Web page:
Something missing from the Lakes District honours concert

Something will be missing from the honours concert for the 54 annual Lakes District Music and Speech Arts Festival, Saturday at 7 p.m. at the Island Gospel Auditorium.

Students of the Decker Lake Elementary School kindergarten class performed on Monday at the 54 annual Lakes District Music and Speech Arts festival. The class sang

Students of the Decker Lake Elementary School kindergarten class performed on Monday at the 54 annual Lakes District Music and Speech Arts festival. The class sang

Something will be missing from the honours concert for the 54 annual Lakes District Music and Speech Arts Festival, Saturday at 7 p.m. at the Island Gospel Auditorium.

The audience can expect the usual top-notch performances from the cream of the festival participants.

A video projection screen will be used once again so people at the back of the auditorium can see the pianists. This year a professional sound system will make sure that every note uttered can be heard by all.

At this year’s concert, however, there will be no presentation of trophies.

The Festival Committee has retired the trophies and replaced them with gold, silver, and participant ribbons. Rosette ribbons in gold and silver will be used for school groups. Certificates have also been phased out.

Scholarships will be presented at the concert and provincial recommendations announced. In the European fashion, a single flower will be presented to each performer.

The ribbon system, used at the Prince George Music Festival and many others, is a much more accurate method to honour the skills of the participants.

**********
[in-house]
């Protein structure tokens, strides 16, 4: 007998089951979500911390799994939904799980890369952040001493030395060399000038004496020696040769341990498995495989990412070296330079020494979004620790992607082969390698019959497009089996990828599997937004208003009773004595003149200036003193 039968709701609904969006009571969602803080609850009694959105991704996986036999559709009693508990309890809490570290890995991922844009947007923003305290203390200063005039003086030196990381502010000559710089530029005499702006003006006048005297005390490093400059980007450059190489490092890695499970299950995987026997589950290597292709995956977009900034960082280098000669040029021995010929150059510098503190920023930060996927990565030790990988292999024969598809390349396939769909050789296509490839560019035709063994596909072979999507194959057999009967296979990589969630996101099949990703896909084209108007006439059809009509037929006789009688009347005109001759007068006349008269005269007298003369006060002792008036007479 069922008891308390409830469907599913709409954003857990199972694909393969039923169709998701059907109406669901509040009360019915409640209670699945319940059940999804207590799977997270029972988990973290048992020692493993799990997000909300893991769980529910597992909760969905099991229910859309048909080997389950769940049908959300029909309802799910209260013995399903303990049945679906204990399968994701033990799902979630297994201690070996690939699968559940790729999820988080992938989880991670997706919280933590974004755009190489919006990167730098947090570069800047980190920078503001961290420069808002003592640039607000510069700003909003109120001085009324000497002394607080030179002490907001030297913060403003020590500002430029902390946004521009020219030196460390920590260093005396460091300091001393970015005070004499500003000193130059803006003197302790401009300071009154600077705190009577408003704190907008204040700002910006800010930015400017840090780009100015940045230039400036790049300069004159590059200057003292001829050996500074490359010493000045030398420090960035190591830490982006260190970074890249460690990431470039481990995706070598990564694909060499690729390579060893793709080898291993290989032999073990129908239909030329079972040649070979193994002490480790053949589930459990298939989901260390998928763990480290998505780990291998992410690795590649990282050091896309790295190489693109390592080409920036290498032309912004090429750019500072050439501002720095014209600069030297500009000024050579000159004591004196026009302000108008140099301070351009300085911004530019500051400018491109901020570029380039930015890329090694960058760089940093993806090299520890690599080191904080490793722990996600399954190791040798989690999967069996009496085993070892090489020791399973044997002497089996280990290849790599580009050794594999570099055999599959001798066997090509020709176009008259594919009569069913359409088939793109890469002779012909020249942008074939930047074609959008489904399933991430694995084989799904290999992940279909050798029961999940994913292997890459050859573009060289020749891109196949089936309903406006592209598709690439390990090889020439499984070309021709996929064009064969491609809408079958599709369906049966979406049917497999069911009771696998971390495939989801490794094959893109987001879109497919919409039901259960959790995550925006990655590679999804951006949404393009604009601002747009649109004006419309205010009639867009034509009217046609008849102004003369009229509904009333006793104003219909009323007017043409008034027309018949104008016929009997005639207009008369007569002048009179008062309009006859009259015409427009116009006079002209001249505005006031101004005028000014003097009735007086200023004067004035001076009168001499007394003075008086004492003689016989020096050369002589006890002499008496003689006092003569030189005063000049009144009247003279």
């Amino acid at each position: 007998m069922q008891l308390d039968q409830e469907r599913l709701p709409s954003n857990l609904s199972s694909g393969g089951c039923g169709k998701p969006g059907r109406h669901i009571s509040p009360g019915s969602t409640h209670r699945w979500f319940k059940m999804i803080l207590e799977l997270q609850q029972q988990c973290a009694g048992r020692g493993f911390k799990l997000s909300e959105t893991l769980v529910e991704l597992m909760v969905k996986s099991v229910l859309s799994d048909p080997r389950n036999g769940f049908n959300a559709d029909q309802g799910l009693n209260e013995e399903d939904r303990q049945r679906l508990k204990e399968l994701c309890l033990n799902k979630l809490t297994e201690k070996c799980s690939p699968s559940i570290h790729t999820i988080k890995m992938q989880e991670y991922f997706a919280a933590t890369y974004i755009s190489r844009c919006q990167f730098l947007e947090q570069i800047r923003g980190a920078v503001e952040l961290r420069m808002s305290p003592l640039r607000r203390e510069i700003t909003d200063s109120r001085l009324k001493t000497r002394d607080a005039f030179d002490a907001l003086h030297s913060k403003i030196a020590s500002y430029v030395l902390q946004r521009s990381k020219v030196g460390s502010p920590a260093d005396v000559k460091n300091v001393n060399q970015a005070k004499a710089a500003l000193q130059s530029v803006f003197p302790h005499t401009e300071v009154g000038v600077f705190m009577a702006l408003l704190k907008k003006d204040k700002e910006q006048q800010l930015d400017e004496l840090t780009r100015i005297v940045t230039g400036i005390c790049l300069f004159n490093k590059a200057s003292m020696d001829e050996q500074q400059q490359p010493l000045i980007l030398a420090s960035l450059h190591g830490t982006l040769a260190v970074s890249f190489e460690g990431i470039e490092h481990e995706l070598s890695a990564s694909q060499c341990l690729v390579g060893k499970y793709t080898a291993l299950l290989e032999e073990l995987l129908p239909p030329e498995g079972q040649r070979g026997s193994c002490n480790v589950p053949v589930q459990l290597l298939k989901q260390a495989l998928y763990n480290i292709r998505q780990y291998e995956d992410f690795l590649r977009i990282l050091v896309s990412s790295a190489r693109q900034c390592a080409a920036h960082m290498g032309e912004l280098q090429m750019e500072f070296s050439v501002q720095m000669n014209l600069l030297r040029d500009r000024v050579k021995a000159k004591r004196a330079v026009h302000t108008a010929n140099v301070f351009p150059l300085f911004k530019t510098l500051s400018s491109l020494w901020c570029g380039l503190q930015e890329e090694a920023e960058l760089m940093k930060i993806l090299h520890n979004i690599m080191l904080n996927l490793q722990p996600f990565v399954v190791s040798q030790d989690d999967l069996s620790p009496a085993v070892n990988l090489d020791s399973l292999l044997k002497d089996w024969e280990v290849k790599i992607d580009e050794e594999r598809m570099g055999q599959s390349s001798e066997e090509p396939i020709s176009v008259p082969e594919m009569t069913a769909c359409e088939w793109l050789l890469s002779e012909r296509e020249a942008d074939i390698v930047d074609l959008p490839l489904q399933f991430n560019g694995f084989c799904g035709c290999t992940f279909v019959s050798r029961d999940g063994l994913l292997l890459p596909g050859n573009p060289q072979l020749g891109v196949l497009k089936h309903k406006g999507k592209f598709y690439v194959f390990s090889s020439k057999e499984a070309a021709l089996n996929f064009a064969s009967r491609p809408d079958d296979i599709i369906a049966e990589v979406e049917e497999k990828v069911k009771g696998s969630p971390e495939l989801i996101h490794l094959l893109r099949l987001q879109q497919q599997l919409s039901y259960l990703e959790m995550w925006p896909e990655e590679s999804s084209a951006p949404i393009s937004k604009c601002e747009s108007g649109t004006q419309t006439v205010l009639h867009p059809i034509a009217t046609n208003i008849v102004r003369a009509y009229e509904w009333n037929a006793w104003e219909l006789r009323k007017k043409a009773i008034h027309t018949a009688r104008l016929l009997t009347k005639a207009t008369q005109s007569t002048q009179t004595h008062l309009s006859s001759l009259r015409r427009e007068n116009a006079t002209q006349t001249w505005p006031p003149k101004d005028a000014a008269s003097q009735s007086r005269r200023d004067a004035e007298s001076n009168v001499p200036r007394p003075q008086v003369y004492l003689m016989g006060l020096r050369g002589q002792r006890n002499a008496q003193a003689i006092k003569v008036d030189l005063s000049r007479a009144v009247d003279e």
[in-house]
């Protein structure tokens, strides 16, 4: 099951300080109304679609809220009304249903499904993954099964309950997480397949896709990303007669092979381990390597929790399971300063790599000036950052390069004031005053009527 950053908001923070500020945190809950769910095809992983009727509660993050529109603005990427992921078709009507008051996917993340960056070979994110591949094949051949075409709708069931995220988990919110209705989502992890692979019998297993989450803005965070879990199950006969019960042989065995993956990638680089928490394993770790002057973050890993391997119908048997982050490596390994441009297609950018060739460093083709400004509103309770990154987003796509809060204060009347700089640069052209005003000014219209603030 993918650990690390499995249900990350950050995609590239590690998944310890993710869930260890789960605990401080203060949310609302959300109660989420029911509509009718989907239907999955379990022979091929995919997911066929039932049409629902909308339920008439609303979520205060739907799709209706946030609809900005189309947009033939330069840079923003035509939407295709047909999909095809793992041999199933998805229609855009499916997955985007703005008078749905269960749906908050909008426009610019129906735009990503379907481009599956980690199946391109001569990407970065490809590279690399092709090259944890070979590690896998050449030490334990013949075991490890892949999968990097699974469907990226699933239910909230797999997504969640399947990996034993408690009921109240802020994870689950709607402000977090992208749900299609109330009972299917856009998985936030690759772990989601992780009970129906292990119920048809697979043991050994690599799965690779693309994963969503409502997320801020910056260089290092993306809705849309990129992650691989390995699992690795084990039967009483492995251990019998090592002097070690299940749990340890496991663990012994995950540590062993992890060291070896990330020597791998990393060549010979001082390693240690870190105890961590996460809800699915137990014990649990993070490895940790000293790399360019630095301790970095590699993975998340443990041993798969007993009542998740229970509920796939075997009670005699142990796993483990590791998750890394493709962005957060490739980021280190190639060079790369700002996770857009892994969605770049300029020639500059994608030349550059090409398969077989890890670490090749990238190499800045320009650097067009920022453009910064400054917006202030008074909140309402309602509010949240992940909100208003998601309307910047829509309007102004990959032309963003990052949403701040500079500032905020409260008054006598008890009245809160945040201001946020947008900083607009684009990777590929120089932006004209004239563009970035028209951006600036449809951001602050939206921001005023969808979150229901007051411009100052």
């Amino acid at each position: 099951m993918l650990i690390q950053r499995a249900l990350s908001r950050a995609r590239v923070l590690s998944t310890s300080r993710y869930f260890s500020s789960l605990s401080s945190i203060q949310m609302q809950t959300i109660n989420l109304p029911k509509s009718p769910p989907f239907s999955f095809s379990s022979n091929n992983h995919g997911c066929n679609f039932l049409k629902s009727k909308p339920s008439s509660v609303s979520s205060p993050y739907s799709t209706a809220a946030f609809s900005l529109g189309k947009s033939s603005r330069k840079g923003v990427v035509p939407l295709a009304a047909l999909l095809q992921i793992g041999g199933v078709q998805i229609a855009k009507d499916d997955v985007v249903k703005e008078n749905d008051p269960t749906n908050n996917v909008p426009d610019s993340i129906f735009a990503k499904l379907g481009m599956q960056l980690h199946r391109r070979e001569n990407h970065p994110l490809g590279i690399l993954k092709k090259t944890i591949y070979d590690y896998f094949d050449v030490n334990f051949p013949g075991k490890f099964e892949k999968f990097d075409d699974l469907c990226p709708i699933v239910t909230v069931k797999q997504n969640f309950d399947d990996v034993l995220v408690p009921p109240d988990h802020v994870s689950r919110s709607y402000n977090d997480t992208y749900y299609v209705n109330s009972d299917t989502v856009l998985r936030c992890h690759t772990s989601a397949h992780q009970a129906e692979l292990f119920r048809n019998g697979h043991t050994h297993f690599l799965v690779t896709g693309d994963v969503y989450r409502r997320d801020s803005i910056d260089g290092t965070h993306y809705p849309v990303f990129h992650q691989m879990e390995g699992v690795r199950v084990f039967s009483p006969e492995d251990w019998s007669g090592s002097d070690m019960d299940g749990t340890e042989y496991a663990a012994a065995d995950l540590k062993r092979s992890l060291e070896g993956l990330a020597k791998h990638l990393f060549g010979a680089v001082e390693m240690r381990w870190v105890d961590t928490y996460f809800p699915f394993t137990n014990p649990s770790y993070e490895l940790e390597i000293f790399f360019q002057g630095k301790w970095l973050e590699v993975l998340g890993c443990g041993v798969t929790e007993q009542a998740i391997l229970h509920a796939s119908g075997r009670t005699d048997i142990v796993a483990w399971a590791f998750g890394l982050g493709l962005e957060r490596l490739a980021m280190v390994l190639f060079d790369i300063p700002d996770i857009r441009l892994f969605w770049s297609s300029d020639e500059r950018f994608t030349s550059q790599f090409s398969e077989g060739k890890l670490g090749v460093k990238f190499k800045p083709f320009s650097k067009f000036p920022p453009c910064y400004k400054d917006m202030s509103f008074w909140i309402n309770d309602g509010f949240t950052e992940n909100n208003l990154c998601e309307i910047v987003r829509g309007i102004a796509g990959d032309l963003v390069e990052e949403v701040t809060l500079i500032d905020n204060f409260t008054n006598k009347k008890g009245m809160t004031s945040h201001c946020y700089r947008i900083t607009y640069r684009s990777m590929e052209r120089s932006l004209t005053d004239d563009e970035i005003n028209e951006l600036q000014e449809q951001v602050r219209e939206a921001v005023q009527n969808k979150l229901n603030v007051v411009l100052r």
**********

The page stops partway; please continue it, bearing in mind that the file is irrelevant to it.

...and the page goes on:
A gold ribbon represents a mark of 90 or higher, a silver ribbon represents 85 – 89 and a blue participant ribbon covers all marks lower than 85.

The selection of honours night performers will no longer be restricted to those who won trophies, and will be based on overall marks and adjudicator recommendations.

“We hope that the ribbon system will turn the focus away from marks and winning,” said festival president Louise Rompen.

“Instead of ‘who won the category’ or ‘what mark did I get’, the student can say ‘look how well I am doing’, and the adjudicator will no longer have to adjust the marks of two equal students in order to award the trophy to one of them. “

Rompen added that the festival committee welcomes constructive feedback on the new system, which is still being tweaked.

“It is a big adjustment for all of us,” Rompen said, “because trophies have been a part of Festival for the past 53 years.  However, we all felt it was time for this big step forward.”

The aging trophies, many of them from sponsors and individuals long forgotten will be photographed and catalogued and individual name plaques removed for inclusion in a scrapbook which will be on display at the Burns Lake Museum.

This year’s festival program includes a tribute to Margaret Long, one of the original founders of the festival, who moved to Prince George last December.